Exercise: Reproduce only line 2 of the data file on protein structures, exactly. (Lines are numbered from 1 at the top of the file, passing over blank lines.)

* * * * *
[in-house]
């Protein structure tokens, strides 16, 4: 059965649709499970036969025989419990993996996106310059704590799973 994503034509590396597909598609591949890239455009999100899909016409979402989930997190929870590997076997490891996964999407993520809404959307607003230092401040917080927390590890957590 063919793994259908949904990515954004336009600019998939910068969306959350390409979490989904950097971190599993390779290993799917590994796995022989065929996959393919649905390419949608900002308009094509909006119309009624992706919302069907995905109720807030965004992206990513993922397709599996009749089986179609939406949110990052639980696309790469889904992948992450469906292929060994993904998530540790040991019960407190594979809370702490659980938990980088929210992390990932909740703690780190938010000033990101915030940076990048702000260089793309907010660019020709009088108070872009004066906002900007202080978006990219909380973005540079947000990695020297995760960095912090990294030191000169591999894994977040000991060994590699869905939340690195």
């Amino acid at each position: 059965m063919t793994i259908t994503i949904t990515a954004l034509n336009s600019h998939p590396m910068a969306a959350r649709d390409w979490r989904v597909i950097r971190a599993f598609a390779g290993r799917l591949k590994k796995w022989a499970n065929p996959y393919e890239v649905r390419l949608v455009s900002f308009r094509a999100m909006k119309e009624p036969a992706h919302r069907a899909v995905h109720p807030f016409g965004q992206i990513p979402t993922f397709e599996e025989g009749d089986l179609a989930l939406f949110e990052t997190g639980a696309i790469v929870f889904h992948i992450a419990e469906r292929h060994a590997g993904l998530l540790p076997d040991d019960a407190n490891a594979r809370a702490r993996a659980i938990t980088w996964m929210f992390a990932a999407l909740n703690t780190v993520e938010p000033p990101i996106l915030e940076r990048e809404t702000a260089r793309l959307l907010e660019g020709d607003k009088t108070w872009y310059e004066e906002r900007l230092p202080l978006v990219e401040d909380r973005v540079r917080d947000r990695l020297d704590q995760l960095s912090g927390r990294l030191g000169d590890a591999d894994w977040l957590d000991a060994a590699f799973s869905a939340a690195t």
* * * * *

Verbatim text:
């Protein structure tokens, strides 16, 4: 059965649709499970036969025989419990993996996106310059704590799973 994503034509590396597909598609591949890239455009999100899909016409979402989930997190929870590997076997490891996964999407993520809404959307607003230092401040917080927390590890957590 063919793994259908949904990515954004336009600019998939910068969306959350390409979490989904950097971190599993390779290993799917590994796995022989065929996959393919649905390419949608900002308009094509909006119309009624992706919302069907995905109720807030965004992206990513993922397709599996009749089986179609939406949110990052639980696309790469889904992948992450469906292929060994993904998530540790040991019960407190594979809370702490659980938990980088929210992390990932909740703690780190938010000033990101915030940076990048702000260089793309907010660019020709009088108070872009004066906002900007202080978006990219909380973005540079947000990695020297995760960095912090990294030191000169591999894994977040000991060994590699869905939340690195």